1. The poem is a text with a subject and an underlying hypothesis (which we should call the philosophy, usually inchoate, of the poet).

2. The poet applies a dialectic process to the poem, either in draft or post-draft: this means interrogating every principle of the poem’s salient statements, using logical arguments and counter-arguments to eliminate any falsehoods or absurdities.

3. By this principle, for instance, it is impossible to produce a Dialectic Poem propounding a belief in any supernatural deity, since any argument in the existence of such a being is easily demolished by logical argument. This can be perceived, I suppose, as a limitation; in fact, it is the most sublime emancipation from thought-imprisonment.

In tribal terms our dialectic poet is, therefore, the perennial outsider. Th e weaknesses of Left and Right are necessarily admitted. No tribe is without sin, yet any ahierarchal judgement of systems is also impossible, as certain qualities (gender equality for instance, or defence of the arts) are reasonably superior by virtue of their benefit to society, therefore indicating superiority of certain systems over others.

The perfect Dialectic expedition would involve a thousand poets tackling the same issue, each in opposition, each asserted as an individual, none accepting another’s hypothesis entire. As for the perfect dialectic poem, it would involve a social sacrifice: what the audience wants to hear is irrelevant, and comfortable lies are abandoned in favour of uncomfortable truths. Dialectic poetry is the poetry of reason and logic; that is, whatever the poem’s subject matter, form or conceit, it cannot flaunt a lack of thoughtful rigour (i.e., an atheist poet does not use words like ‘soul’; the humanist poet understands that morality is to some extent contextual and what is compassionate in the short term may produce suffering in the long-term).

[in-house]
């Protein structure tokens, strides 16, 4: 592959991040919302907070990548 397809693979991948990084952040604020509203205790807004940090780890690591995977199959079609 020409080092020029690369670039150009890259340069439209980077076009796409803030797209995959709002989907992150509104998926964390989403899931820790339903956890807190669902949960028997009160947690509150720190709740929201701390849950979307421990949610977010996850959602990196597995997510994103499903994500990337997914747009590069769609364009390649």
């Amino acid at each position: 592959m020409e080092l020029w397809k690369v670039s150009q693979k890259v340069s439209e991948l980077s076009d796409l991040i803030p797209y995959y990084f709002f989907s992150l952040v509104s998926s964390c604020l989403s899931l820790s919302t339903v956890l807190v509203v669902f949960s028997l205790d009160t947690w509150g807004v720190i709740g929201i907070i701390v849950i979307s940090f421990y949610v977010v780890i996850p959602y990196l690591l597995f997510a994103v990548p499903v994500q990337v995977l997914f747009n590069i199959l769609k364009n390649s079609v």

Dialectic poetry is self-interrogation and an admission that, instead of mirroring the audience, and pleasing them by giving beatific voice to the audience’s extant feelings, literature is for seeking and expounding truth. This is the universal dialogue, and has involved Copernicus, Chaucer, Shakespeare, Shelley and Juan Goytisolo: luminous specks amid innumerable nobilities.

No Dialectic Poem or text can be the work of more than one writer, as Dialectic Poetry forbids any individual from accepting the rule of another. Due to the nature of experience and consciousness, no two individuals will ever be in utter agreement on all aspects of a theory. This is fortunate, as it promotes freedom (since the unique nature of every person is pointedly acknowledged), yet unfortunate as it also promotes anarchy (slowest and most fragile and unfair of all social systems, always on the brink of fortissimus quisque tantum superest). Human culture is determined by the desires and ideas of individuals, not collectives. Th ere are only creators (individuals) and consumers (collectives). Th rough what we call ‘media’, the former convince the latter to adhere to their principles through overwhelming social saturation and gradual normalisation, and of course, these powerful individuals are themselves members of a collective, subordinate to higher systems (the weight of history, for instance, or their own inadequacies).